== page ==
Paul Thomas waxes poetic about "little black dots" dropping onto the canvas of pure white snow during calving season, which he watched from his front porch. And don't get him started on the elk that graze in his "backyard." Thomas, a real-estate developer in southern California, derives the greatest pleasure from his second home in the Stock Farm Club development in Montana, watching the wildlife and drinking in the wide-open spaces. (Sure he's glad to have the golf course, too, but it doesn't do much for him in February.)
Thomas is not alone in his addiction to the "new green amenity." It's attracting all manner of second-home buyers who earn their share of frequent-flier miles jetting off to properties like the Stock Farm Club, Charles Schwab's private paradise in the Bitterroot Valley. Folks like Thomas are willing to pay a premium to ensure that the open spaces - and their multimillion-dollar views - remain undisturbed for perpetuity.
It's part of a growing "light on the land" trend driven by developers who are discovering that there's gold in going green, and conservationists who are finding more than a spot or two of common ground with their historical antagonists.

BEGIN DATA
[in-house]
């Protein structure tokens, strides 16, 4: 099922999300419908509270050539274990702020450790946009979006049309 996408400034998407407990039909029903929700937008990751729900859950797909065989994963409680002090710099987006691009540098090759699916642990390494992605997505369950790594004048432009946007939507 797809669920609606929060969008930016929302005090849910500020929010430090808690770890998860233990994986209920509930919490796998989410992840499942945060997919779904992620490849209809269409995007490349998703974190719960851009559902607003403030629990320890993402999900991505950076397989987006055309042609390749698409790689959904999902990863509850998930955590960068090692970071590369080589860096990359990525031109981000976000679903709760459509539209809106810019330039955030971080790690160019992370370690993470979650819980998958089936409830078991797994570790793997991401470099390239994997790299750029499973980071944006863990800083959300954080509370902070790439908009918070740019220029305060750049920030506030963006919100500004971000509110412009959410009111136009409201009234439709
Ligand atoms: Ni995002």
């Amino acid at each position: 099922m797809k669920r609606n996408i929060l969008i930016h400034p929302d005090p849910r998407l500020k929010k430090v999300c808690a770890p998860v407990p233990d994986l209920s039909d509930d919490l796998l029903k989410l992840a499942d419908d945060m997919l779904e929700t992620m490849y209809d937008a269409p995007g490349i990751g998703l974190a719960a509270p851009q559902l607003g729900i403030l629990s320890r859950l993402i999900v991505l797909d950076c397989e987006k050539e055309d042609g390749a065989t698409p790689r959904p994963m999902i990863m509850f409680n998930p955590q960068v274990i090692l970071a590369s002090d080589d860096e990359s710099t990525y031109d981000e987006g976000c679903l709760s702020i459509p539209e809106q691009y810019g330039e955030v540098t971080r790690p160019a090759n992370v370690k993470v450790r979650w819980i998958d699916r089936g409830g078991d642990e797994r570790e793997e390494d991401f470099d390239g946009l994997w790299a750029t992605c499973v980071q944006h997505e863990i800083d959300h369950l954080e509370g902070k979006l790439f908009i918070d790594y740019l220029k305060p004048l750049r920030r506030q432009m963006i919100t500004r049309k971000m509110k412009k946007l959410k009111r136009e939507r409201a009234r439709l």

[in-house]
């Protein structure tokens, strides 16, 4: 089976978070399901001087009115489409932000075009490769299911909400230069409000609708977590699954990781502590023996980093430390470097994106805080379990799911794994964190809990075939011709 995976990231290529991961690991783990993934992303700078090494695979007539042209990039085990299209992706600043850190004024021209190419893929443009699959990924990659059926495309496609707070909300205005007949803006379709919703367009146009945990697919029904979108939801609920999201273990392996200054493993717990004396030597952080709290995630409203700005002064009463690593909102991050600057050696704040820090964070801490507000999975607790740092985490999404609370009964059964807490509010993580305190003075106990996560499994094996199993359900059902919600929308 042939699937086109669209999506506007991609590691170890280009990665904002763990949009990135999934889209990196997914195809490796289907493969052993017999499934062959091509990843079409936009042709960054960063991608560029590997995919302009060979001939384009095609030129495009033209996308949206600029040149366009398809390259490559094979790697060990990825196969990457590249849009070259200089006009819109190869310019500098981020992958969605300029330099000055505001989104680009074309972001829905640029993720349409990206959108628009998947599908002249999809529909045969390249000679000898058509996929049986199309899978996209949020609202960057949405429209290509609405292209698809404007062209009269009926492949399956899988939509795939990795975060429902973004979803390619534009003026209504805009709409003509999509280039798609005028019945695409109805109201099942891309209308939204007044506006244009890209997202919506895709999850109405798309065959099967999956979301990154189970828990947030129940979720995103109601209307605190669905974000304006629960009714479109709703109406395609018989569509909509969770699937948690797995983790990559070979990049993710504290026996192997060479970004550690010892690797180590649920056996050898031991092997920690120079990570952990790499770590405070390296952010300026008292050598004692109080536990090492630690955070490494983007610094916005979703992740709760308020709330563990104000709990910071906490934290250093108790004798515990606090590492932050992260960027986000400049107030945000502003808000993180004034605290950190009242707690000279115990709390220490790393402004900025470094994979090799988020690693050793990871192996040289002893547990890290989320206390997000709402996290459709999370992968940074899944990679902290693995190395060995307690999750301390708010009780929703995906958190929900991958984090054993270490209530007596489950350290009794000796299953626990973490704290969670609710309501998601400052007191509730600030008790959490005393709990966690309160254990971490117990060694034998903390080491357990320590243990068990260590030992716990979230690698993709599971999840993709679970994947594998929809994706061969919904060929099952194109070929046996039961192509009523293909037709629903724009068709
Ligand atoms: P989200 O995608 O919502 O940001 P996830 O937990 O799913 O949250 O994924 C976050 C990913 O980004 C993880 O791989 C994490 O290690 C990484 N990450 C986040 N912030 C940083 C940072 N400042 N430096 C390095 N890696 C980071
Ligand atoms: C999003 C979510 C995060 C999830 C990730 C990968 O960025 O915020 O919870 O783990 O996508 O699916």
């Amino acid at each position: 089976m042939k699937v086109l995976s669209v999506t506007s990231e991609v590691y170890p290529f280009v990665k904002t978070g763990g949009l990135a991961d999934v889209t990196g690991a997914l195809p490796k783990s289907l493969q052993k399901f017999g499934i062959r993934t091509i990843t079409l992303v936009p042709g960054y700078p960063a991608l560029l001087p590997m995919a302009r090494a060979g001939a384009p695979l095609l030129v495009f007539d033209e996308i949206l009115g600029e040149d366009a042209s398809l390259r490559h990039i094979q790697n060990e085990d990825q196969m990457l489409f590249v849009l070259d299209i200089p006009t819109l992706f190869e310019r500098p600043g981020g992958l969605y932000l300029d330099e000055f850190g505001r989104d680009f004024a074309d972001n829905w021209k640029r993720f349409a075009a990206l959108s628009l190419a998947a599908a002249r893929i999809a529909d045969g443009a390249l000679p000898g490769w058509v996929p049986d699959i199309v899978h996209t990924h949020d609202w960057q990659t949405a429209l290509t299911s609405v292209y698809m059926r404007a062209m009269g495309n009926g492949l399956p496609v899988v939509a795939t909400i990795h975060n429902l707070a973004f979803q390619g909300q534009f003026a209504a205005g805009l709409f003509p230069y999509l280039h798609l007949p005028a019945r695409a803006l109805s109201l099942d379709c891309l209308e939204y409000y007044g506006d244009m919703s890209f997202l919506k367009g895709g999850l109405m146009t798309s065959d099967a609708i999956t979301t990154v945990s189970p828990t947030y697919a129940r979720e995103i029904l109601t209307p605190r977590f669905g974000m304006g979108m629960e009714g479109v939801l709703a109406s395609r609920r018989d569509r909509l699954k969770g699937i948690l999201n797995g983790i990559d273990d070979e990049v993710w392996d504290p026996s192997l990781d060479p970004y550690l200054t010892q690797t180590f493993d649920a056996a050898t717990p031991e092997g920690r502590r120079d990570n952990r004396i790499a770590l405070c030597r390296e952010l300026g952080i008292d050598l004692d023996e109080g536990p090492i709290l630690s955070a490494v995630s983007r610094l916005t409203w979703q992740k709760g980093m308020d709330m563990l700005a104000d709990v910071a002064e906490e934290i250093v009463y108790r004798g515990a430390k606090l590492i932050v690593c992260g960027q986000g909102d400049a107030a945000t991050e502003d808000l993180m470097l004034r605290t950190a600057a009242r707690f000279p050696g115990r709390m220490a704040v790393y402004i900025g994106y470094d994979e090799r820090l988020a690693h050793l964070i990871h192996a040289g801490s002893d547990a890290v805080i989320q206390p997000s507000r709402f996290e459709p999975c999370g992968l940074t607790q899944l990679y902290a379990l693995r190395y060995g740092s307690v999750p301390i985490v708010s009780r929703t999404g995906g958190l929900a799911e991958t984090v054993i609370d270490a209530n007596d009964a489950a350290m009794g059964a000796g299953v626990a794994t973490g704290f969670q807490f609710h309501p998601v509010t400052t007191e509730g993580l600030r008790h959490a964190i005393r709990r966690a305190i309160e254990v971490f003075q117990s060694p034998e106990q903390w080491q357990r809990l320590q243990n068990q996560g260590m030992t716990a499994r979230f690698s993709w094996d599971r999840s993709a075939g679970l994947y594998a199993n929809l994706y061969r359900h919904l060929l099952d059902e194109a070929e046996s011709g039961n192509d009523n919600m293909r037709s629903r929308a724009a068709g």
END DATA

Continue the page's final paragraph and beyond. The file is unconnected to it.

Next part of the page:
"I see this as a huge positive and a wave of the future," says endangered-species expert J. Michael Scott, a senior biologist with the U.S. Geological Survey and professor at the University of Idaho. Scott is buoyed by this trend because of studies that indicate more than 60 percent of federally listed endangered species are found on private, rather than public lands, making careful management of these properties critical for the species' survival.